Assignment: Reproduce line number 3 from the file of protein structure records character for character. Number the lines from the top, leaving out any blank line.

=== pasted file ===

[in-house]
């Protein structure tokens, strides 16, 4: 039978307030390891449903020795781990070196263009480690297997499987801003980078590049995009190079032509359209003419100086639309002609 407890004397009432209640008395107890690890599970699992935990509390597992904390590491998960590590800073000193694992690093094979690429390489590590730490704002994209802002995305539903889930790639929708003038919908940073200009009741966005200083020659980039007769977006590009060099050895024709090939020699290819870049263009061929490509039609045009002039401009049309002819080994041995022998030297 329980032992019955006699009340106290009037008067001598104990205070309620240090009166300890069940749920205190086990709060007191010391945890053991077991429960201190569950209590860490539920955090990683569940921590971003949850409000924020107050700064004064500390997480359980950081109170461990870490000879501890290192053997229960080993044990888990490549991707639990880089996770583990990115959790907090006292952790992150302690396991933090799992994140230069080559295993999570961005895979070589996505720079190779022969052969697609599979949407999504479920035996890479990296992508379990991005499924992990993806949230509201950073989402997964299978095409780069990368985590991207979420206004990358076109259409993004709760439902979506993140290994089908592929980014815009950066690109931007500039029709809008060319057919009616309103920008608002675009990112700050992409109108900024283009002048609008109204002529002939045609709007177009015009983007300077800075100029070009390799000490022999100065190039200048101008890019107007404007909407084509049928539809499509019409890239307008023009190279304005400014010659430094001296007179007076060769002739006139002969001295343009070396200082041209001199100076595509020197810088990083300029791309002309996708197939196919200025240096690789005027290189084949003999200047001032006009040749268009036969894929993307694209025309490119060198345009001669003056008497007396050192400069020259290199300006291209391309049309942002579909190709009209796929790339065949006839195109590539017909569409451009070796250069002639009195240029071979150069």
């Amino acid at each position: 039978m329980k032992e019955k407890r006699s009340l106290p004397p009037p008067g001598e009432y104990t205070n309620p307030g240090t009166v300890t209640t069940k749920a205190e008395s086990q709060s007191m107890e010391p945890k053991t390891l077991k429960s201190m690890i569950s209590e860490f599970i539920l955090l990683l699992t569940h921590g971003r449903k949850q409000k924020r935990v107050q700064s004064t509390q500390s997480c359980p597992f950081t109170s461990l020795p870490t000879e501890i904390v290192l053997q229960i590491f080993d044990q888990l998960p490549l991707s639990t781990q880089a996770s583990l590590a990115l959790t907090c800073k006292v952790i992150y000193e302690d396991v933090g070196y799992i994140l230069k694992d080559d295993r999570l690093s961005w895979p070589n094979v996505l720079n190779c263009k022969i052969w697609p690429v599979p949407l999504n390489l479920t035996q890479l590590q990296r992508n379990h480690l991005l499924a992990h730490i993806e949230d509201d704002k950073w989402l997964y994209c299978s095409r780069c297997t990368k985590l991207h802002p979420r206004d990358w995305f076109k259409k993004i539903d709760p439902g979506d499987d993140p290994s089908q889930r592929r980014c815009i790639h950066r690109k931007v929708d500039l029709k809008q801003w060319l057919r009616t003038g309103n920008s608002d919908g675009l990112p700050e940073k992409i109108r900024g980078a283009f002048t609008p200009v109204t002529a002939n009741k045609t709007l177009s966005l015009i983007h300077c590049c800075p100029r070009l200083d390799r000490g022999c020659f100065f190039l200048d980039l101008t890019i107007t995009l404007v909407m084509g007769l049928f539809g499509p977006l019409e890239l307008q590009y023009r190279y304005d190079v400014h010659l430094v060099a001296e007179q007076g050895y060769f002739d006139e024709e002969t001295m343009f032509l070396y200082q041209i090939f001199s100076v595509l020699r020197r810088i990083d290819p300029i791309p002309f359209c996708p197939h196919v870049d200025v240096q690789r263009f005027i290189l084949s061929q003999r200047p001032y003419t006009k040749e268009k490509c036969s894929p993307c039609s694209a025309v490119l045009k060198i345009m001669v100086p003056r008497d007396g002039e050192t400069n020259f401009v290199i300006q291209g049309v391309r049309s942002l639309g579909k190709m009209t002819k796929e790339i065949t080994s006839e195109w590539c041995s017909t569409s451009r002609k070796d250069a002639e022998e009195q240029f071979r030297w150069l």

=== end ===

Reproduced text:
């Amino acid at each position: 039978m329980k032992e019955k407890r006699s009340l106290p004397p009037p008067g001598e009432y104990t205070n309620p307030g240090t009166v300890t209640t069940k749920a205190e008395s086990q709060s007191m107890e010391p945890k053991t390891l077991k429960s201190m690890i569950s209590e860490f599970i539920l955090l990683l699992t569940h921590g971003r449903k949850q409000k924020r935990v107050q700064s004064t509390q500390s997480c359980p597992f950081t109170s461990l020795p870490t000879e501890i904390v290192l053997q229960i590491f080993d044990q888990l998960p490549l991707s639990t781990q880089a996770s583990l590590a990115l959790t907090c800073k006292v952790i992150y000193e302690d396991v933090g070196y799992i994140l230069k694992d080559d295993r999570l690093s961005w895979p070589n094979v996505l720079n190779c263009k022969i052969w697609p690429v599979p949407l999504n390489l479920t035996q890479l590590q990296r992508n379990h480690l991005l499924a992990h730490i993806e949230d509201d704002k950073w989402l997964y994209c299978s095409r780069c297997t990368k985590l991207h802002p979420r206004d990358w995305f076109k259409k993004i539903d709760p439902g979506d499987d993140p290994s089908q889930r592929r980014c815009i790639h950066r690109k931007v929708d500039l029709k809008q801003w060319l057919r009616t003038g309103n920008s608002d919908g675009l990112p700050e940073k992409i109108r900024g980078a283009f002048t609008p200009v109204t002529a002939n009741k045609t709007l177009s966005l015009i983007h300077c590049c800075p100029r070009l200083d390799r000490g022999c020659f100065f190039l200048d980039l101008t890019i107007t995009l404007v909407m084509g007769l049928f539809g499509p977006l019409e890239l307008q590009y023009r190279y304005d190079v400014h010659l430094v060099a001296e007179q007076g050895y060769f002739d006139e024709e002969t001295m343009f032509l070396y200082q041209i090939f001199s100076v595509l020699r020197r810088i990083d290819p300029i791309p002309f359209c996708p197939h196919v870049d200025v240096q690789r263009f005027i290189l084949s061929q003999r200047p001032y003419t006009k040749e268009k490509c036969s894929p993307c039609s694209a025309v490119l045009k060198i345009m001669v100086p003056r008497d007396g002039e050192t400069n020259f401009v290199i300006q291209g049309v391309r049309s942002l639309g579909k190709m009209t002819k796929e790339i065949t080994s006839e195109w590539c041995s017909t569409s451009r002609k070796d250069a002639e022998e009195q240029f071979r030297w150069l």